I mean artistically. I'm not so interested about the technological aspect, which is pretty clear. More appealing would be the repercussion of technological values in the artistic development of type. And with today I'm actually considering the last eight years. Books worth naming that handle this topic are also welcome.
No worries, no paper researching here. Just curious :-)
2.sans serifs with a calligraphic touch
Here is a piece I recently wrote on contextuality: http://ilovetypography.com/2011/04/01/engaging-contextuality/
An older piece on script fonts: http://www.shinntype.com/Writing/Scriptom.pdf
I would refer you to my review of Karloff for Typographica’s 2012 “Best of” (yet to be published) that addresses another technologically driven issue: parametrics, which has certainly become integrated into the font production workflow.
Speaking of Karloff, Peter Biľak’s essays at Typotheque are always very smart.
OpenType technology has created a trend towards multilingual and multi-script typeface design.
Sorry, nothing in print.
And probably a much wider potential market (=more overall sales worldwide)?
Functionality and profitability have been recurrent topics since I got engaged in typography. No doubt they'll stay in the foreground.
That leaves us with what? A bunch of humanist sans-serifs, another bunch of Helvetica parasites, and a bigger bunch of brushy ornamental script fonts?
Is it just me or are we being too unenthusiastic over here? (Yes, perhaps it's just me.) I was hoping you'd give me proves of great artistic diversity in recent years. It is a naive idea... Do trends always restrict artistic diversity, or do they actually promote diversity but in a focalized branch?
My next (naive) question: Have trends really changed in the past twenty years? How fast do trends in typography change/are changing?
I just see cans of worms everywhere waiting to be opened. My idea of trend was the former, but design trends have always been influenced by the market demand, it's a feedback system, so I guess it is not much of a difference to talk about one or the other. For a trend to change you need both a change in the current designs and a change in demand tendencies. Its a necessarily slow evolution.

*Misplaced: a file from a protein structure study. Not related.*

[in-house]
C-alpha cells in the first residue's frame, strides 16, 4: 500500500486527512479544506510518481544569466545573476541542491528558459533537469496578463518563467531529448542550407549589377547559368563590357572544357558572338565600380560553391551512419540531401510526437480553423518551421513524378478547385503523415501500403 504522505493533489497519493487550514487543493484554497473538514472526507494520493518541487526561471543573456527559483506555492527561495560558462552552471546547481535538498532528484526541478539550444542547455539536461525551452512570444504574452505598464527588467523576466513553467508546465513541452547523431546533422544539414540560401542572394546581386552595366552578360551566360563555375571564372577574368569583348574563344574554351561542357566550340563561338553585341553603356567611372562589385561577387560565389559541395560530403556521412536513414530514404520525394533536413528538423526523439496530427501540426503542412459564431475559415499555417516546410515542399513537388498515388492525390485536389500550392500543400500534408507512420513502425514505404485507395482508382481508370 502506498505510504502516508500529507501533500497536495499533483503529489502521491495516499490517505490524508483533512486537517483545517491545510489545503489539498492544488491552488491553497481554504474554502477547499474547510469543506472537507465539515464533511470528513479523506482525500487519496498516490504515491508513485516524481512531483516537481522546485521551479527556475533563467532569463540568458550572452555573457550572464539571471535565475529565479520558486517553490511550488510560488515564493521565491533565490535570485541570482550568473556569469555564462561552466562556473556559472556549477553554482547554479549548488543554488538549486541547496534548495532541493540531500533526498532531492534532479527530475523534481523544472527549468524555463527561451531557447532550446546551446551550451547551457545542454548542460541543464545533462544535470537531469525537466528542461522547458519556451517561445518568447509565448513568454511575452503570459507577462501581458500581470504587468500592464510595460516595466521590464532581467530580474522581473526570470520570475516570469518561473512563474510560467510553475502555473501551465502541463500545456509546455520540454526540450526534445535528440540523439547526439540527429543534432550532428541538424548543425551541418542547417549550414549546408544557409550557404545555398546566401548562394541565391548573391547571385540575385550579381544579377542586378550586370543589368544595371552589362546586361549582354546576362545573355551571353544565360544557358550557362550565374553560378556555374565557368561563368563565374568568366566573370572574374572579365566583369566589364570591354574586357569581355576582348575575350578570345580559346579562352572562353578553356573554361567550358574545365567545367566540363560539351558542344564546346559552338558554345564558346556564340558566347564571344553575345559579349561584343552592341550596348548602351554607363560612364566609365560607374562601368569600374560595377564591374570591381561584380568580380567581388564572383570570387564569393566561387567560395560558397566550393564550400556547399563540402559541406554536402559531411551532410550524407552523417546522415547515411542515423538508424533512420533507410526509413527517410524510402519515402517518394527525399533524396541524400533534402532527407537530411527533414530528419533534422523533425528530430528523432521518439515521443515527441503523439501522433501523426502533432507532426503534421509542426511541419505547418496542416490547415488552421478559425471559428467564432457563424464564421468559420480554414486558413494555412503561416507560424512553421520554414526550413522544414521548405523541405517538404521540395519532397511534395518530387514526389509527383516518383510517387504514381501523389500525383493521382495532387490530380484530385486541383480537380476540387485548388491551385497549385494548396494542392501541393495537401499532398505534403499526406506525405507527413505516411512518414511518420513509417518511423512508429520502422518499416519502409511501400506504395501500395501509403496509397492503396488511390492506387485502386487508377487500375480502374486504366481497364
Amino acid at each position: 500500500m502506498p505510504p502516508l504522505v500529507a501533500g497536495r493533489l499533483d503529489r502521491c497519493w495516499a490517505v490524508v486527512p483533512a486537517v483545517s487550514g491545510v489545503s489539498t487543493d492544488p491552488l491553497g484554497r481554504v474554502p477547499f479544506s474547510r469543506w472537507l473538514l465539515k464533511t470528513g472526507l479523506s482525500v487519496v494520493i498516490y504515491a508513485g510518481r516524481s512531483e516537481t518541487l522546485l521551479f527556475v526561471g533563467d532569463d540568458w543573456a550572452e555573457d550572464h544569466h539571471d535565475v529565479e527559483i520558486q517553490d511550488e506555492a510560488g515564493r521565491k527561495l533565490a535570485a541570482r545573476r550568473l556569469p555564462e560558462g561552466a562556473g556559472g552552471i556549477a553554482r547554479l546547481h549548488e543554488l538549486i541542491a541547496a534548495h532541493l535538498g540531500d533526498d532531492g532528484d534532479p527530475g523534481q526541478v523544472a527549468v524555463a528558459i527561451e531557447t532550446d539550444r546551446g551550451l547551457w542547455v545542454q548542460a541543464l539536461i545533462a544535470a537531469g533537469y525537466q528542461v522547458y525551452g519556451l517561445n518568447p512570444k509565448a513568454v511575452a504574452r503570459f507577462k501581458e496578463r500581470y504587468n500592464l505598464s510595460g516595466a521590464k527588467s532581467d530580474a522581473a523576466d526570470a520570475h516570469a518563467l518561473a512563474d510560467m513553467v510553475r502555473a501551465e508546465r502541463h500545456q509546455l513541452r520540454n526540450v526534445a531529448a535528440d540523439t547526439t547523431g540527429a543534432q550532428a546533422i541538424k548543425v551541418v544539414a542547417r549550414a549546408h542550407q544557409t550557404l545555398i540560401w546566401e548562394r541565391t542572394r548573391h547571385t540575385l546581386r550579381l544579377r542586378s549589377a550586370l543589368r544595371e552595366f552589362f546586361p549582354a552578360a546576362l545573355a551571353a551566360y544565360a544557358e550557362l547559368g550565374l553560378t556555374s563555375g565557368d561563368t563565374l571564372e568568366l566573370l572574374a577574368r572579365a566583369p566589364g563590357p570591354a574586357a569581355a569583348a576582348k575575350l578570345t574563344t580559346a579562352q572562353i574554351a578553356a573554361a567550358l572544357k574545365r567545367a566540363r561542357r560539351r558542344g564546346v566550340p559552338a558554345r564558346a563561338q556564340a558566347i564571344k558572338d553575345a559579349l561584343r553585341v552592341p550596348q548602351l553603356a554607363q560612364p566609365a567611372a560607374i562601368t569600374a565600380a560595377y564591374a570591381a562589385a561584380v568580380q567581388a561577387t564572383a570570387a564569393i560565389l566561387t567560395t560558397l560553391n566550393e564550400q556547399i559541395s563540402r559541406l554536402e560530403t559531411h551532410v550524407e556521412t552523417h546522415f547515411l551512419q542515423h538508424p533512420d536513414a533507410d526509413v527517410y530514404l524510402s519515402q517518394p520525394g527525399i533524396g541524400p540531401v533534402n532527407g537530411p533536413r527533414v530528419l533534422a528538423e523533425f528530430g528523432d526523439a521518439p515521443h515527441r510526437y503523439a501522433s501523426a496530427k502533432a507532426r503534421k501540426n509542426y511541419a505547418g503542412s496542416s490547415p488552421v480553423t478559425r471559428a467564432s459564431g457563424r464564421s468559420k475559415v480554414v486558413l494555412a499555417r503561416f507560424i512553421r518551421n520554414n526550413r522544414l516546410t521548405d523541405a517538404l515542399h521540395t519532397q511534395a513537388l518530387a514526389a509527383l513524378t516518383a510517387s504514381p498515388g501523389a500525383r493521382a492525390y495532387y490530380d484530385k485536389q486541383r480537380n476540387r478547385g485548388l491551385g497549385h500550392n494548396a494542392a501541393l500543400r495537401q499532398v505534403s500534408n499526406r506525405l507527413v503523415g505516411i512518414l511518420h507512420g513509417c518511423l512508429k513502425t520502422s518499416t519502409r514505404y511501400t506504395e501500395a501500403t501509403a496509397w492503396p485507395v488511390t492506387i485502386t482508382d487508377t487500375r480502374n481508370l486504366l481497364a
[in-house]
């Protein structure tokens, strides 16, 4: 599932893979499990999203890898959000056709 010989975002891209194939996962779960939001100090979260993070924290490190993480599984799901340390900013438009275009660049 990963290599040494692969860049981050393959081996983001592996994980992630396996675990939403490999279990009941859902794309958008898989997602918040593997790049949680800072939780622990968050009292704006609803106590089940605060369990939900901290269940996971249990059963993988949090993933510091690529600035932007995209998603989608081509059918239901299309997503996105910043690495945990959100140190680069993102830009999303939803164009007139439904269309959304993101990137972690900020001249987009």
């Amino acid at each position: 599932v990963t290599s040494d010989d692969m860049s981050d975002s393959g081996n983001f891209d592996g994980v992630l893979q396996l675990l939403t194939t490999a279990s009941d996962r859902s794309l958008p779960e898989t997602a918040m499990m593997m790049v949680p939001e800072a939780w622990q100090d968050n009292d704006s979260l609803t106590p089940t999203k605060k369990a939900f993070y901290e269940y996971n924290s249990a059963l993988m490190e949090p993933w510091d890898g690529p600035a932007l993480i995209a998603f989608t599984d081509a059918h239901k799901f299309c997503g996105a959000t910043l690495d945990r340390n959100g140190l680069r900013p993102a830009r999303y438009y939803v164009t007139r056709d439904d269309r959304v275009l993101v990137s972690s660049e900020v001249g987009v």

I believe this is false. It is the inability of font formats to store optical size data that leads to huge families. And I think the biggest movement over the last decade has been the internationalization of the democratization of type design, which swallows OT and any stylistic trend like it was krill.
And the way that digital media can handle hairline weights with ease.
Multi-weight families are particularly evident today, with so many sans and slab faces.
Eight weights are not unusual in sans faces, but serif styles (other than slab) rarely go beyond three or four.
However, cramming all the “expert” styles into one OpenType font has cut down on family size, as measured in fonts — just look at Adobe Garamond 20 years ago.
Similarly, cross-platform capability has reduced font family size, although adding webfonts has pushed it up again.
The other major current trend is what I would call anticipatory typography, i.e. typographic design that occurs without knowledge of the particular content to be typeset and that is implemented far from the direct control of the typographer. There are historical precedences for this, in the specification of house styles or series styles for publications, in newspaper design, but in those cases there was still direct involvement of, if not a typographer, then a typesetter at the point of implementation. Today, content is served to devices that need to display the text in adaptive ways without direct involvement of any human, of any person other than the reader who is able to say whether the results are good. This means that more of the knowledge of the experienced typographer and typesetter needs to be captured in the font and in the software.
What time scale are we measuring typographic trends in?
But you are right if you refine the distress to a fine detail.
So are things repeating themselves online, that happened a few years ago in print?
I agree with David on the superfamilies (big ones lately: Trivia and Breve come to mind. — who needs so many different fonts? Newspapers? How many Latin newspapers will there continue to be?)
And Parametric / Automated type design seem to be having a moment (again?).